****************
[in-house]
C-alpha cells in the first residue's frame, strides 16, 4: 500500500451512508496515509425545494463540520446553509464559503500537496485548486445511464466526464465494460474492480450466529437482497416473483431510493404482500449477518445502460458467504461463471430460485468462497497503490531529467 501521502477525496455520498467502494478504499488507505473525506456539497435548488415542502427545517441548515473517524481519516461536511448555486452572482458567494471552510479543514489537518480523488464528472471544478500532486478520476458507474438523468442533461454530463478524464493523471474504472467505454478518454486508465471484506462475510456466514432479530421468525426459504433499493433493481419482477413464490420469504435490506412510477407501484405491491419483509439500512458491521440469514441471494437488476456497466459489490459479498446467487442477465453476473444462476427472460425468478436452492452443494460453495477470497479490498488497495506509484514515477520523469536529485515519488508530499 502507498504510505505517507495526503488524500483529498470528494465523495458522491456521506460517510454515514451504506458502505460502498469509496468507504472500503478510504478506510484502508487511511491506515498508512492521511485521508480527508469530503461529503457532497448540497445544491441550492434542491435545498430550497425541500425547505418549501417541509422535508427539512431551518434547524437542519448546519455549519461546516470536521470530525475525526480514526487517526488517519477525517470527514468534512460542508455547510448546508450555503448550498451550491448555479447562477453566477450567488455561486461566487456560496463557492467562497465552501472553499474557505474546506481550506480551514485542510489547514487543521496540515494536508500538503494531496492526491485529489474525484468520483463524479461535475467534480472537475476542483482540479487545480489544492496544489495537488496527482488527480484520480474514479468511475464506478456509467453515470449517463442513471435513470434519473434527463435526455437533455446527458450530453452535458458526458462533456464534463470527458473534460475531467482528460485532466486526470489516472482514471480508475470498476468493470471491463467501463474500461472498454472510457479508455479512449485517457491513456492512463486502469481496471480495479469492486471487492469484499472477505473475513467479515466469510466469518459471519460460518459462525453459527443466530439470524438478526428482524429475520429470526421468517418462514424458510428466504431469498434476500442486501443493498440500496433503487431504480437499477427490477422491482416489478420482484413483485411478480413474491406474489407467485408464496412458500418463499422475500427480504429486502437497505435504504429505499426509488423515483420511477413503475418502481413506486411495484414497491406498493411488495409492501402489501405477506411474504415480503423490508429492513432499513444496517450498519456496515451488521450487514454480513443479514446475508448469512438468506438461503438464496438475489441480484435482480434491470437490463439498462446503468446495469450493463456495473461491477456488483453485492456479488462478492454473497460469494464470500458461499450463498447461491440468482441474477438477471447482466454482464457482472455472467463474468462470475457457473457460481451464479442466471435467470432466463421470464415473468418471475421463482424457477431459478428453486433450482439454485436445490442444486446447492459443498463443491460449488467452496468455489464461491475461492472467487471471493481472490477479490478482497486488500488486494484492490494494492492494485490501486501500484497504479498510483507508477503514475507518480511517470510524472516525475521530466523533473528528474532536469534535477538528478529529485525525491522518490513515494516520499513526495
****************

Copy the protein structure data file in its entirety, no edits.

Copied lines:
[in-house]
C-alpha cells in the first residue's frame, strides 16, 4: 500500500451512508496515509425545494463540520446553509464559503500537496485548486445511464466526464465494460474492480450466529437482497416473483431510493404482500449477518445502460458467504461463471430460485468462497497503490531529467 501521502477525496455520498467502494478504499488507505473525506456539497435548488415542502427545517441548515473517524481519516461536511448555486452572482458567494471552510479543514489537518480523488464528472471544478500532486478520476458507474438523468442533461454530463478524464493523471474504472467505454478518454486508465471484506462475510456466514432479530421468525426459504433499493433493481419482477413464490420469504435490506412510477407501484405491491419483509439500512458491521440469514441471494437488476456497466459489490459479498446467487442477465453476473444462476427472460425468478436452492452443494460453495477470497479490498488497495506509484514515477520523469536529485515519488508530499 502507498504510505505517507495526503488524500483529498470528494465523495458522491456521506460517510454515514451504506458502505460502498469509496468507504472500503478510504478506510484502508487511511491506515498508512492521511485521508480527508469530503461529503457532497448540497445544491441550492434542491435545498430550497425541500425547505418549501417541509422535508427539512431551518434547524437542519448546519455549519461546516470536521470530525475525526480514526487517526488517519477525517470527514468534512460542508455547510448546508450555503448550498451550491448555479447562477453566477450567488455561486461566487456560496463557492467562497465552501472553499474557505474546506481550506480551514485542510489547514487543521496540515494536508500538503494531496492526491485529489474525484468520483463524479461535475467534480472537475476542483482540479487545480489544492496544489495537488496527482488527480484520480474514479468511475464506478456509467453515470449517463442513471435513470434519473434527463435526455437533455446527458450530453452535458458526458462533456464534463470527458473534460475531467482528460485532466486526470489516472482514471480508475470498476468493470471491463467501463474500461472498454472510457479508455479512449485517457491513456492512463486502469481496471480495479469492486471487492469484499472477505473475513467479515466469510466469518459471519460460518459462525453459527443466530439470524438478526428482524429475520429470526421468517418462514424458510428466504431469498434476500442486501443493498440500496433503487431504480437499477427490477422491482416489478420482484413483485411478480413474491406474489407467485408464496412458500418463499422475500427480504429486502437497505435504504429505499426509488423515483420511477413503475418502481413506486411495484414497491406498493411488495409492501402489501405477506411474504415480503423490508429492513432499513444496517450498519456496515451488521450487514454480513443479514446475508448469512438468506438461503438464496438475489441480484435482480434491470437490463439498462446503468446495469450493463456495473461491477456488483453485492456479488462478492454473497460469494464470500458461499450463498447461491440468482441474477438477471447482466454482464457482472455472467463474468462470475457457473457460481451464479442466471435467470432466463421470464415473468418471475421463482424457477431459478428453486433450482439454485436445490442444486446447492459443498463443491460449488467452496468455489464461491475461492472467487471471493481472490477479490478482497486488500488486494484492490494494492492494485490501486501500484497504479498510483507508477503514475507518480511517470510524472516525475521530466523533473528528474532536469534535477538528478529529485525525491522518490513515494516520499513526495